Date Formatter


In the showCurrentTime: method the NSDateFormatter seems to be declared differently to other objects (and never released?)

	static NSDateFormatter *formatter = nil;
	if (!formatter) {
		formatter = [[NSDateFormatter alloc] init];
		[formatter setTimeStyle:NSDateFormatterShortStyle];

Can you explain this further?




The variable formatter is declared as static and therefore exists the entire time your application is running. It is initialized to nil when the application is loaded into memory. The first time showCurrentTime: is executed, the if statement will evaluate to true and a new instance of NSDateFormatter will be created and configured. The variable formatter is then set to point at this new object.

So, you have a permanent variable named formatter that points at an NSDateFormatter object.


That explains it!



ps: Absolutely loving the book.


[quote=“Padraig”]That explains it!

ps: Absolutely loving the book.[/quote]

nods and agrees!



I was pondering this response to the OPs question, because I’m not sure I understand fully why there is no need for decalloc in this instance. (Pun intended. :slight_smile: )

Okay, as a static that makes sense. Isn’t the object (an instance of NSDateFormatter) allocated on the heap, as with all Obj-C objects?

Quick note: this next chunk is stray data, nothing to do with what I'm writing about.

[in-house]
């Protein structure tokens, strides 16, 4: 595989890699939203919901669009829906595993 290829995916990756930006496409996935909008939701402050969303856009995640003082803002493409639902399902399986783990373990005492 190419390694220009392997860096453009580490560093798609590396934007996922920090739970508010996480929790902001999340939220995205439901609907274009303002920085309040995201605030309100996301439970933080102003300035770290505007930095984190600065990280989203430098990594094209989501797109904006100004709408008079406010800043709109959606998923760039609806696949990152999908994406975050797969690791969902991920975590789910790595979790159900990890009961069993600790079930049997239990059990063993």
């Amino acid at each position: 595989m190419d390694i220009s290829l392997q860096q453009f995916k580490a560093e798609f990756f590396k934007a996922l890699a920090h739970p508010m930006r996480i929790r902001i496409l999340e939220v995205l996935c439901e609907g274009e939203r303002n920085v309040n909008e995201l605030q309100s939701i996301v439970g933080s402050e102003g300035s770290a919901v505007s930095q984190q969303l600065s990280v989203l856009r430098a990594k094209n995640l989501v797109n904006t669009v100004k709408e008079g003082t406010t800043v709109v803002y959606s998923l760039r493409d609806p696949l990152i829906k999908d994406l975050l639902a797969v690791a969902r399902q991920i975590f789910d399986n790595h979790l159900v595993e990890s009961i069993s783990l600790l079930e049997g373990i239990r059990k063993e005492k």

Singleton pattern, no problem there.

Permanent for the life of the application. So this implies that the OS clears the application’s heap memory (which includes this static variable) after the app is terminated? Does that mean memory leaks are only valid during the life of the application?


Correct, when an application launches the OS allocates memory for the application and that memory is split into three segments: the stack (where local variables, return values, all things related to calling a function are stored), the data segment (also known as the code segment, this is where instructions are stored) and heap.

I’m glossing over a few things here, but the general gist of these segments are as follows:

Memory in the code segment is invariable. You don’t have to worry about it.

Memory in the stack is handled automatically, that is, when you call a method, a chunk of the stack (called a frame) is allocated. Any local variables or return values are stored here and when the method exits, the frame is destroyed. You don’t have to worry about it.

The heap is where you dynamically allocate memory as needed. All Objective-C instances are allocated from the heap. You must manage this memory manually.

When the application terminates, the entire chunk of memory allocated to your application (stack, heap, data) is returned to the OS for use by another application. Therefore, the only reason you manage memory is because you want to be able to allocate objects while your application is running. If you just kept using memory from the heap, your application eventually would not be able to allocate any more objects. And then it would crash.